Entries in Looting (2)


Looters Arrested in Post-Superstorm Spree

Photodisc/Digital Vision/Thinkstock(NEW YORK) -- While nowhere near post-Hurricane Katrina or Tropical Storm Irene levels, the New York area has had its share of looting in the aftermath of superstorm Sandy.

According to New York Deputy Police Commissioner Paul J. Browne, four women in Far Rockaway, Queens, were arrested Monday after allegedly breaking into a Radio Shack. According to Browne, the women, who ranged in age from 16 to 49, might have been store employees. Radio Shack did not respond to ABC News’ request for comment.

On Wednesday, 18 people were arrested for rifling through a Key Foods in Coney Island, Brooklyn. Two men and a woman were arrested for allegedly robbing a BP gas station, and police arrested six people for allegedly looting a liquor store in the Midwood section of Brooklyn, the New York Police Department confirmed in an email to ABC News.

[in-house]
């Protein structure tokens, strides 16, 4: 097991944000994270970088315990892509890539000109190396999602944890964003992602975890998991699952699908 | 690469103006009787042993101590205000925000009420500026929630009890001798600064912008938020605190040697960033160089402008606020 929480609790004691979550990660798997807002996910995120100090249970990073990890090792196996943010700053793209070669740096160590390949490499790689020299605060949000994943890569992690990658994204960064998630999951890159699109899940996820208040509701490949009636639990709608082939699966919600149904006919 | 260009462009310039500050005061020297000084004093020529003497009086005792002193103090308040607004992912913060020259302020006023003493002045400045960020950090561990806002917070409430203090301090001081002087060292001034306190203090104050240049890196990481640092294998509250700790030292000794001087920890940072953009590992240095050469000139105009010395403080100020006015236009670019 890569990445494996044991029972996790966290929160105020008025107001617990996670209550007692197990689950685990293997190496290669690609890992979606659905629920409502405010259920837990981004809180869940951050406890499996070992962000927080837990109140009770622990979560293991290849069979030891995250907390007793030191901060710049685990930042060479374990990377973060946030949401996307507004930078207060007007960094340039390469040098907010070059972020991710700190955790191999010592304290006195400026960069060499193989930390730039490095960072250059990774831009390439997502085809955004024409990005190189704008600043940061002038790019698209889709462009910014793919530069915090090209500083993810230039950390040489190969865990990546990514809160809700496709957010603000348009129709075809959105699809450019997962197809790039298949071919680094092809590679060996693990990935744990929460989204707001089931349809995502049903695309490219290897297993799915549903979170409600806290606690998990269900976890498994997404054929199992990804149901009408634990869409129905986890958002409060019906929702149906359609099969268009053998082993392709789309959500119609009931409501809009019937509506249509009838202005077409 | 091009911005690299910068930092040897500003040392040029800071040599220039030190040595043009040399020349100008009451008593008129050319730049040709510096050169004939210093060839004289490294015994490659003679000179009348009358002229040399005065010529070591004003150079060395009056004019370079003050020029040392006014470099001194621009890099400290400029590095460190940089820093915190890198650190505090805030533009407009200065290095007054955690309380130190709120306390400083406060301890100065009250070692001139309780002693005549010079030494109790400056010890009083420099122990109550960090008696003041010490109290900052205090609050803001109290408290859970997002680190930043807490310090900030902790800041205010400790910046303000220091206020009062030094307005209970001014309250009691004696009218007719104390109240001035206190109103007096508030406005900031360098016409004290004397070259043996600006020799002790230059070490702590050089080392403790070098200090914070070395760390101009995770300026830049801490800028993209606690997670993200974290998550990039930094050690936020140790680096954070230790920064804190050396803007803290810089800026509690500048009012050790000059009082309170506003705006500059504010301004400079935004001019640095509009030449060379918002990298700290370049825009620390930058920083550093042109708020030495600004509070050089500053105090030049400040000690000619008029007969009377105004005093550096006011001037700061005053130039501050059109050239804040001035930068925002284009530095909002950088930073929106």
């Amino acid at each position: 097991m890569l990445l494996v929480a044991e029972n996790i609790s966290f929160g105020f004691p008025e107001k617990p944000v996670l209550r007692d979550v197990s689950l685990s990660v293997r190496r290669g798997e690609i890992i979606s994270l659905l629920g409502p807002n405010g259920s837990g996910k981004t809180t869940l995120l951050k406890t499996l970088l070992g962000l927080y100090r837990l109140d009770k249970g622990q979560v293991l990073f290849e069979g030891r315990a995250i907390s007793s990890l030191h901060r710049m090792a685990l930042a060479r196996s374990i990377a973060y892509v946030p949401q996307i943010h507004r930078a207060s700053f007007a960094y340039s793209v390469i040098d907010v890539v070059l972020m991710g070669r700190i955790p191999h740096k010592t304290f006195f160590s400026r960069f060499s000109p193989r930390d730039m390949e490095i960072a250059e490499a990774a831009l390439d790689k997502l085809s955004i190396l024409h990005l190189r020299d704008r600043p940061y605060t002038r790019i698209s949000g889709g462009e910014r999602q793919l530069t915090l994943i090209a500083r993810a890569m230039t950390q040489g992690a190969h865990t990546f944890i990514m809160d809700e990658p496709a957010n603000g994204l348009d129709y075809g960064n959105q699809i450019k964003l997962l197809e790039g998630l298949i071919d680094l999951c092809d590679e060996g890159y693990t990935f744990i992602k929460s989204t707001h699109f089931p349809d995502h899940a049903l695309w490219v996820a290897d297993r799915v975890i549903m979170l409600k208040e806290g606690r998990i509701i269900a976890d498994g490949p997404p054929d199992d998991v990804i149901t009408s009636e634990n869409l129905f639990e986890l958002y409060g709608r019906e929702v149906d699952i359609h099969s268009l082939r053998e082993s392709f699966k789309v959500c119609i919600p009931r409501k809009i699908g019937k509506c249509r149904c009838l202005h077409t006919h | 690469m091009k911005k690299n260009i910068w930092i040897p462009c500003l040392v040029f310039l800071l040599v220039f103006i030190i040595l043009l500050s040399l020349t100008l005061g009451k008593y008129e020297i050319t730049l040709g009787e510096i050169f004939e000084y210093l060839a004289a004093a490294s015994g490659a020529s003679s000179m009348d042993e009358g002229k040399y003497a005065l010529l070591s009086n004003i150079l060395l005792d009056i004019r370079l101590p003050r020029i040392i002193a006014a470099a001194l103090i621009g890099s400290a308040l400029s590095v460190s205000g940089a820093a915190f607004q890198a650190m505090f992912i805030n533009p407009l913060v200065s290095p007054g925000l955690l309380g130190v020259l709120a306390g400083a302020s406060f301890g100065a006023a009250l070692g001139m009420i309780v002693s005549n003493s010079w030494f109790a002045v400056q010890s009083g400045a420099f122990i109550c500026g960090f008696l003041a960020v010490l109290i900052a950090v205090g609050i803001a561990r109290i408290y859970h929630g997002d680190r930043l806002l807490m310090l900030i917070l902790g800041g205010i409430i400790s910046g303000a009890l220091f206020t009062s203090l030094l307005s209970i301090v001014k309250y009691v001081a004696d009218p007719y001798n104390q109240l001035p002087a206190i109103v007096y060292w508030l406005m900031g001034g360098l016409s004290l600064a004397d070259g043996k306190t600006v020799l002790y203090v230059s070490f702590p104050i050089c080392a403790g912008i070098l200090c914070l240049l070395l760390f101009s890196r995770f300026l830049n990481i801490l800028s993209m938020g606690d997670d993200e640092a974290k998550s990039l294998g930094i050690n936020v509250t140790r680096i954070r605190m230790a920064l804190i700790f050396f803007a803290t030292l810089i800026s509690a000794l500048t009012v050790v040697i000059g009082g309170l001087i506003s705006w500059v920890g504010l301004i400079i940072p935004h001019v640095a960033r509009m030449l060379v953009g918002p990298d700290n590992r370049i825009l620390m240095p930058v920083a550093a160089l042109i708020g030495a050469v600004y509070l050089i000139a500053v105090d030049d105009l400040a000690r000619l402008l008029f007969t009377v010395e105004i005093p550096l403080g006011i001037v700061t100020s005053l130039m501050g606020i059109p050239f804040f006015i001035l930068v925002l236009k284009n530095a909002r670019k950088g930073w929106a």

In Manhattan, four men ages 18 to 30 were arrested and charged with burglary after breaking into Kixclusive, a sneaker store at 288 Mulberry Street on the Lower East Side. The store had been burglarized during the height of the storm Monday, boarded up with a piece of plywood and locked. Burglars allegedly made off with 30 pairs of sneakers worth $30,000, about $1,000 a pair, according to the NYPD.

Some looters even posed as Con Edison workers to get inside homes, the New York Post reported.

“This morning when they told us the water receded, I walked back to the house to feed [my pets],” Eric Martine, a 33-year-old taxi cab driver who lives in Brooklyn’s Gerritsen Beach, told the Post. “Guys were looting, pretending they were Con Ed and holding people up. It was sick.”